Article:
Before the men of the Ghost Army made armies appear from nowhere, some of them worked on making things disappear. Under the watch of the 603rd Camouflage Engineer Battalion, not yet assigned to the Ghost Army, an entire aircraft factory disappeared from the coast of Maryland – at least, from the air.
When America entered the Second World War, there was a great deal of anxiety regarding German bomber strikes on the US mainland. Though such bombing threats never actually materialized (Germany possessed neither the bombers nor the forward bases necessary to carry out such strikes), American war planners recognized the need to disguise important military installations from the air with camouflage.
The Glenn L. Martin aircraft factory in Middle River, Maryland was one such location. The factory churned out bombers (the most famous being the B-26 Marauder) and attack aircraft for Allied forces. In 1942, the 603rd Camouflage Engineer Battalion helped make the factory disappear. Veteran Ned Harris of the 603rd worked on the plant, noting "Our outfit was responsible for disguising that ...from the air, it looked like it was the countryside." Below are some images of their work.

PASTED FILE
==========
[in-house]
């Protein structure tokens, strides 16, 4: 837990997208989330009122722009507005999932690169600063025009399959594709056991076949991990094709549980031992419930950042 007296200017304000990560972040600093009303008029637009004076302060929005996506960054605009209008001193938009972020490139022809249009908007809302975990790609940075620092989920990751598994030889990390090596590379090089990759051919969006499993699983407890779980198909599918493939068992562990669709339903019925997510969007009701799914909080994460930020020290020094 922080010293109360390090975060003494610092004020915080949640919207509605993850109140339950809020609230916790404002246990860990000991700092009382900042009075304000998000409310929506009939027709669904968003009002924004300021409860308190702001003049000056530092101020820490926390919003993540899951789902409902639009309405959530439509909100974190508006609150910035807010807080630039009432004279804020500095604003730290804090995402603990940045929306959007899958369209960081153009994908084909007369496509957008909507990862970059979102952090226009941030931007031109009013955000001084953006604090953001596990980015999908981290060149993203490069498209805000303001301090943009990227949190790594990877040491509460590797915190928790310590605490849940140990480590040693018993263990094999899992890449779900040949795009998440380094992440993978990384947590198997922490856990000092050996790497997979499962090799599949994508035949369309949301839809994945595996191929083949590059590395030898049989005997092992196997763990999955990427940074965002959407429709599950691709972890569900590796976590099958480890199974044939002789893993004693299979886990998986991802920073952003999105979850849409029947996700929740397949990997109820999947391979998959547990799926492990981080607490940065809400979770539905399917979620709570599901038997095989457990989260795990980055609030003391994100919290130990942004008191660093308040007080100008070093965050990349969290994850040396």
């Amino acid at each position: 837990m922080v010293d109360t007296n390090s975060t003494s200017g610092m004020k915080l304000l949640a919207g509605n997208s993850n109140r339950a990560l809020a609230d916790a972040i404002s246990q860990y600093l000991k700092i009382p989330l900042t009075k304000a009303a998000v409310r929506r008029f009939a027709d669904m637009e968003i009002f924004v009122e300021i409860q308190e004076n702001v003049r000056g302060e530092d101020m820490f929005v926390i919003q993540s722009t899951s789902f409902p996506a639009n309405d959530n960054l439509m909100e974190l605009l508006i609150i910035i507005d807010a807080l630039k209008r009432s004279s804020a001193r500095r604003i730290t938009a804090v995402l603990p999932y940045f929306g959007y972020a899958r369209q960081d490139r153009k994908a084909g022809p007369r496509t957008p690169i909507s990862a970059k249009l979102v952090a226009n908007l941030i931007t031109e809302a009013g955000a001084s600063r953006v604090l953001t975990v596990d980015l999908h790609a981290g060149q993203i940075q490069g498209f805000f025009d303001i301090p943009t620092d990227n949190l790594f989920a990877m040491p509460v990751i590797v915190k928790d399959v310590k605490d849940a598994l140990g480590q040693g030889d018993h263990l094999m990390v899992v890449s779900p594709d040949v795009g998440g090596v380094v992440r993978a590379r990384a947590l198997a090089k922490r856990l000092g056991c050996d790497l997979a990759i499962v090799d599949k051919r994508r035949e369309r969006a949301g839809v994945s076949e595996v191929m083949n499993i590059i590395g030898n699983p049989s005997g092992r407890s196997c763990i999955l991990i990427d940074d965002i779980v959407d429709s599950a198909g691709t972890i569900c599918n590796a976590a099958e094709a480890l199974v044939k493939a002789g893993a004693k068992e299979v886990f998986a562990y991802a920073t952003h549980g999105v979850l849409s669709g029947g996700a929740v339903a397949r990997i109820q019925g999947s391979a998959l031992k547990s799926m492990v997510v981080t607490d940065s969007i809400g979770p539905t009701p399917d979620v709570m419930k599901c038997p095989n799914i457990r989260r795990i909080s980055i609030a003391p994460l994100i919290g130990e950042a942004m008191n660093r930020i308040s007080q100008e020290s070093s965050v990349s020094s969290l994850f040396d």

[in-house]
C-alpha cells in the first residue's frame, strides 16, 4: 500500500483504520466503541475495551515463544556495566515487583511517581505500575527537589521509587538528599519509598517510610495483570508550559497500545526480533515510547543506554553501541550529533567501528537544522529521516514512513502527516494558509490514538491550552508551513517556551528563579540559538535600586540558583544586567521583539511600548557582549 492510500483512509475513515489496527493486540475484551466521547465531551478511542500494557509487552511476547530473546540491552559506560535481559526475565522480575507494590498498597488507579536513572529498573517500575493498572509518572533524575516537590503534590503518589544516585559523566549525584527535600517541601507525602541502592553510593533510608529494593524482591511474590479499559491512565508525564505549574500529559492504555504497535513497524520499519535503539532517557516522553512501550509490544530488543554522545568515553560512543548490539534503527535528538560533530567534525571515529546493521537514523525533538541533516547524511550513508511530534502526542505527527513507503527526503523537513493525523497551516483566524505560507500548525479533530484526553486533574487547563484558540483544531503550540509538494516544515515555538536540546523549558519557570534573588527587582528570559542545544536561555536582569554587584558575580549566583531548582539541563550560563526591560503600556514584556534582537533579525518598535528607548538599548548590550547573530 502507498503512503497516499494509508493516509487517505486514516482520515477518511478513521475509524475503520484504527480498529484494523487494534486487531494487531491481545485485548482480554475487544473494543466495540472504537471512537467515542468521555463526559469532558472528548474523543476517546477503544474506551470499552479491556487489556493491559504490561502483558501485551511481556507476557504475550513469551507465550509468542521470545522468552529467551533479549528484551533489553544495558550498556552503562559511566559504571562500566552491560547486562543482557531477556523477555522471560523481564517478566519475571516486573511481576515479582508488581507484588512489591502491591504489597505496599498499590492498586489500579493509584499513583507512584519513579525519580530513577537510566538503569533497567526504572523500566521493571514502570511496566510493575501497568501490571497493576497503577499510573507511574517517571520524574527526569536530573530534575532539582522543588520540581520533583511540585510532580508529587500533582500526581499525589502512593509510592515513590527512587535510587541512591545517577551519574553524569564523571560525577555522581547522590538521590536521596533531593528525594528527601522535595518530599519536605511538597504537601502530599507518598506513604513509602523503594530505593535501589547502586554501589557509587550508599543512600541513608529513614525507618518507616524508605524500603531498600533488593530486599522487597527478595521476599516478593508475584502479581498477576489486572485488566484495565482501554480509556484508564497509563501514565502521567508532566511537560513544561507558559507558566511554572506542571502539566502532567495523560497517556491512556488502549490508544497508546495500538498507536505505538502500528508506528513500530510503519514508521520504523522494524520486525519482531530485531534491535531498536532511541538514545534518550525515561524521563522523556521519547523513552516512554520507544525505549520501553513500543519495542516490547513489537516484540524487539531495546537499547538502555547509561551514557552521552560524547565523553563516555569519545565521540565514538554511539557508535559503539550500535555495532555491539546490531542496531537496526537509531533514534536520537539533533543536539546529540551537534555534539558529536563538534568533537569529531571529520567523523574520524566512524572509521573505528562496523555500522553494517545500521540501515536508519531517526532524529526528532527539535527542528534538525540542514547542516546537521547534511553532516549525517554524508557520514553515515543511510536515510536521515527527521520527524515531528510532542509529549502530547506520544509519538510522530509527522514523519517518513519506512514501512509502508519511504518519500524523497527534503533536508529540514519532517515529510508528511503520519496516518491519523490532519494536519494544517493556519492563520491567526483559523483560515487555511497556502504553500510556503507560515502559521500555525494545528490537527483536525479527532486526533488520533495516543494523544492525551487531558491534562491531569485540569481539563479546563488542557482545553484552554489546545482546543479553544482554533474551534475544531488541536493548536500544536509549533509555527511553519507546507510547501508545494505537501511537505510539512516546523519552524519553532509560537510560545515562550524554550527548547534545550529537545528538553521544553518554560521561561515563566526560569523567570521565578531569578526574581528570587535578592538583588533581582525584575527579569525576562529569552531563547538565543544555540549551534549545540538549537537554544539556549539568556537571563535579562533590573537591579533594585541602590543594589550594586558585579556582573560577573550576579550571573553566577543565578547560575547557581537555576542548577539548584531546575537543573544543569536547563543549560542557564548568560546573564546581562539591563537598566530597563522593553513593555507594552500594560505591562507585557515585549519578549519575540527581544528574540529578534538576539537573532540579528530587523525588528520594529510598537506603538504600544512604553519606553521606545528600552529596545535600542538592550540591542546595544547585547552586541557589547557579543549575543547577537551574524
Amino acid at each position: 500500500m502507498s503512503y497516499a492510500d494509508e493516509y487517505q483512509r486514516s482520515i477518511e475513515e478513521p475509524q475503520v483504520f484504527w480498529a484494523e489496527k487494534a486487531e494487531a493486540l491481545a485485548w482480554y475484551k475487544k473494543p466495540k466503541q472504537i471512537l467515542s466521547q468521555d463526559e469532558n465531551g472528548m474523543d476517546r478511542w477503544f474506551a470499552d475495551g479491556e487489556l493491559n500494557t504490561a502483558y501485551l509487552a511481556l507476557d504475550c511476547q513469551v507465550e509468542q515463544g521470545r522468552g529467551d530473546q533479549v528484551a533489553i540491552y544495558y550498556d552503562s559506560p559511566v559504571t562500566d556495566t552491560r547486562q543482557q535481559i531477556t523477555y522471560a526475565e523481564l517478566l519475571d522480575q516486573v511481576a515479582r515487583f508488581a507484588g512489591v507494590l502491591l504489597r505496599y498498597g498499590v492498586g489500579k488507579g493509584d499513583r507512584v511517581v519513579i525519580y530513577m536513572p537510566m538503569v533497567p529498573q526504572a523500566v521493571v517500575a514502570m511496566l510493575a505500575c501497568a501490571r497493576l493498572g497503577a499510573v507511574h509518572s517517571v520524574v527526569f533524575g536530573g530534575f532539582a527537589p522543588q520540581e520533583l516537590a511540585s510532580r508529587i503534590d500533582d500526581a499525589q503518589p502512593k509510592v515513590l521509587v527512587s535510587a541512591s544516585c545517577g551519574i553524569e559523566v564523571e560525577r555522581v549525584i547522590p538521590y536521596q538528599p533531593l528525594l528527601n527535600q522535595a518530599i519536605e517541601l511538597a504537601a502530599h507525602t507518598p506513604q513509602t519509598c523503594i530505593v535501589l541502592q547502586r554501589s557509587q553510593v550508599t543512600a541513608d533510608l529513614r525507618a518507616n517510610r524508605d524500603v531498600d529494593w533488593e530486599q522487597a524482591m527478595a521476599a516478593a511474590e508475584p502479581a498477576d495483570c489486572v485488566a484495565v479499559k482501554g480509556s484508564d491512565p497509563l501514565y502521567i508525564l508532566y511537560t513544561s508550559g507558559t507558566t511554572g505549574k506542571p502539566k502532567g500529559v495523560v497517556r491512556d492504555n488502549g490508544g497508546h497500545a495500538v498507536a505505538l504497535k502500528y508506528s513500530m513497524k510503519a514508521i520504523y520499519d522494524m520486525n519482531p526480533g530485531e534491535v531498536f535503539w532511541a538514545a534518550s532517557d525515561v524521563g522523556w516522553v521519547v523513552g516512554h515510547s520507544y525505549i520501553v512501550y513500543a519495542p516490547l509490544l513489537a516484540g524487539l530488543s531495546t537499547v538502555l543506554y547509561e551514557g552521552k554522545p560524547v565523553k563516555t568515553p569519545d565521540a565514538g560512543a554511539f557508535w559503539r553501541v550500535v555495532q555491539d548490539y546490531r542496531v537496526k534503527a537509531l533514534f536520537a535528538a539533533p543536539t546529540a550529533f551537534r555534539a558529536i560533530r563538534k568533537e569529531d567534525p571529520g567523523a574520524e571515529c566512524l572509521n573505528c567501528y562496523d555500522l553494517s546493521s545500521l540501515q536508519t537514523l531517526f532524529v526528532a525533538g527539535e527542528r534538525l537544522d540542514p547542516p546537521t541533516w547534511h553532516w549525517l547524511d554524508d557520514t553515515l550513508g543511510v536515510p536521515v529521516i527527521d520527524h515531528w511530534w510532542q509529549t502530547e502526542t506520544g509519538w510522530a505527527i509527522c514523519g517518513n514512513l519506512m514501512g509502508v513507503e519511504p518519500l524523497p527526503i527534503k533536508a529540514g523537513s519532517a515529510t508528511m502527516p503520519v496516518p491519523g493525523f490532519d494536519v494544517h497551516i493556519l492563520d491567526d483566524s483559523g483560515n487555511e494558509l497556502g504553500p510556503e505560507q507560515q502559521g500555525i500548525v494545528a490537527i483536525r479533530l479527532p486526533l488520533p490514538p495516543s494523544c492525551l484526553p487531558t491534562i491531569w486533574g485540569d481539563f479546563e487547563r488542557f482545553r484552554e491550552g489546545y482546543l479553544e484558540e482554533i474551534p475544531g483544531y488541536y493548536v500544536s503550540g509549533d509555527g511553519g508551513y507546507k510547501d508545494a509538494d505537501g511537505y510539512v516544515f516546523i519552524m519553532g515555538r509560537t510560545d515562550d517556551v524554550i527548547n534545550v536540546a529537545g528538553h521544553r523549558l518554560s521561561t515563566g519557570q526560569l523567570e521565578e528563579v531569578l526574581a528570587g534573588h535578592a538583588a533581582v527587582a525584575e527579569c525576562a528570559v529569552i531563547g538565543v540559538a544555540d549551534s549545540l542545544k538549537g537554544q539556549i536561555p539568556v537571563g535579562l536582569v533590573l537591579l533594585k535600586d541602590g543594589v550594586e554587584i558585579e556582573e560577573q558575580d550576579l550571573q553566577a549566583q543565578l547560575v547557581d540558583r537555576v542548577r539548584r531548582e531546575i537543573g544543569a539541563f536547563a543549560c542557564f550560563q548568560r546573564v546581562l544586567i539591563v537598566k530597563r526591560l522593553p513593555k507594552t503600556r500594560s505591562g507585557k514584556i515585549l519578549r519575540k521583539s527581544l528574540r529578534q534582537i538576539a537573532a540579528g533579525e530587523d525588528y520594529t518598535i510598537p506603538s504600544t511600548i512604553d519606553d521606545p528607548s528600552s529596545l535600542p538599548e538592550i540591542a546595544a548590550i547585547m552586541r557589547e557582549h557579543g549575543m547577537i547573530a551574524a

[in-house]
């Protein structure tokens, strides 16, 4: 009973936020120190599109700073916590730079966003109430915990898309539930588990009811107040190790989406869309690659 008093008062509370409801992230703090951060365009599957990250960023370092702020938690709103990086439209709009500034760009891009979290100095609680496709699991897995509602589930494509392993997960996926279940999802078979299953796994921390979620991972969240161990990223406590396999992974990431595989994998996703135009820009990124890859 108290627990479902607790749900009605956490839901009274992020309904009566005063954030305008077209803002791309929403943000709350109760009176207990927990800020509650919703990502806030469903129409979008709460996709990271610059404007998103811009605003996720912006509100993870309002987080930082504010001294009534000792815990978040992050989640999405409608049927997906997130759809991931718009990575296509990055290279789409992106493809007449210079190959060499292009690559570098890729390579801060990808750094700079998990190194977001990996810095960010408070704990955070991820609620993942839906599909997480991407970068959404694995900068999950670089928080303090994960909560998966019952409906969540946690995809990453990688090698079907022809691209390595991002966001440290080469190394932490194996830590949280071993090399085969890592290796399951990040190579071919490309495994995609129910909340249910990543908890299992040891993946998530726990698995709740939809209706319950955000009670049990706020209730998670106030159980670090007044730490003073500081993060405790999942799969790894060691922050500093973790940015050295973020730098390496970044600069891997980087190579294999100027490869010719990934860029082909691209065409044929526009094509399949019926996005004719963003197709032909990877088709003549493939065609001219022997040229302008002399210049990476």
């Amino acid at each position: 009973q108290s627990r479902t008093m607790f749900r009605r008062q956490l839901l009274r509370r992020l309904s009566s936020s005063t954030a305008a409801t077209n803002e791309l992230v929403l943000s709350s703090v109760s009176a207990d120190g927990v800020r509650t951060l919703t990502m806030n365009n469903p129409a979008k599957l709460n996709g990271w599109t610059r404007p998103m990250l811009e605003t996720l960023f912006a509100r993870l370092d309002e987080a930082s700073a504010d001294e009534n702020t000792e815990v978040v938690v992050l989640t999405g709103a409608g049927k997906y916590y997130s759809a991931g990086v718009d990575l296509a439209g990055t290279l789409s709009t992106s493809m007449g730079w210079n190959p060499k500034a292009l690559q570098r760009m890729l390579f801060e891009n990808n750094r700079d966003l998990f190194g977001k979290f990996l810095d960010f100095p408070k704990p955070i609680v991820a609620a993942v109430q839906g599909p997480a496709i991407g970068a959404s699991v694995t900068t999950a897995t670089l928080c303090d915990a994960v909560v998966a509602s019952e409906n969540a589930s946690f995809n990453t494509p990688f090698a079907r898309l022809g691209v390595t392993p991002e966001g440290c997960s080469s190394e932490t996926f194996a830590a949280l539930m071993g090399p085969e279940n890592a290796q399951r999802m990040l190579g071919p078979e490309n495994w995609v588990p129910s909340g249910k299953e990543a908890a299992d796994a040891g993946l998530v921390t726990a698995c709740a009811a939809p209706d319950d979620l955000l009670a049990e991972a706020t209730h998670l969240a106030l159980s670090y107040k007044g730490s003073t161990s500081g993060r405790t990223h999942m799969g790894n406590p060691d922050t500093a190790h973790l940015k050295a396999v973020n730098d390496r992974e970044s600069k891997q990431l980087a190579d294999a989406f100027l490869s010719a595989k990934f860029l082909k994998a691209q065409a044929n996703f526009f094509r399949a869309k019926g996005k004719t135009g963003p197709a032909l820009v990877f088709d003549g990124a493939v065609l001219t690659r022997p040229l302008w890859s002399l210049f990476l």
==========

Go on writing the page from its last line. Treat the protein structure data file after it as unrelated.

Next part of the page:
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This first photograph is an aerial photograph of the Martin factory in November of 1939. The runways are not as developed and the buildings and adjacent parking lots are still small. Photo courtesy of the Glenn L. Martin Maryland Aviation Museum.
The aircraft factory has been camouflaged in this photo, dated 1946 (but likely taken during the war, based on the aircraft types on the tarmac). The buildings have had camouflage paint applied, and the parking lots to the left and right of the main complex have been covered with camouflage nets suspended from posts. Even the tarmacs have been painted to look like fields in the countryside. Some shadows are evident, but there were antiaircraft batteries tasked with keeping German reconnaissance planes at too high of an altitude to notice the shadows. Photo courtesy of the Glenn L. Martin Maryland Aviation Museum.
This photo was taken in 1951, after most of the camouflage had been removed from the buildings and tarmac. Some of the paint still remains, but this image gives a good approximation of what the factory would have looked like before the 603rd worked their magic. Photo courtesy of the Glenn L. Martin Maryland Aviation Museum.
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Once the disguise was complete, it was time for the 603rd to take their talents on the road. In January of 1944, the 603rd joined a handful of other specially picked units to form the 23rd Special Troops, otherwise known as the Ghost Army. Their mission fundamentally changed from hiding things on the American coastline to making things appear on the European front line.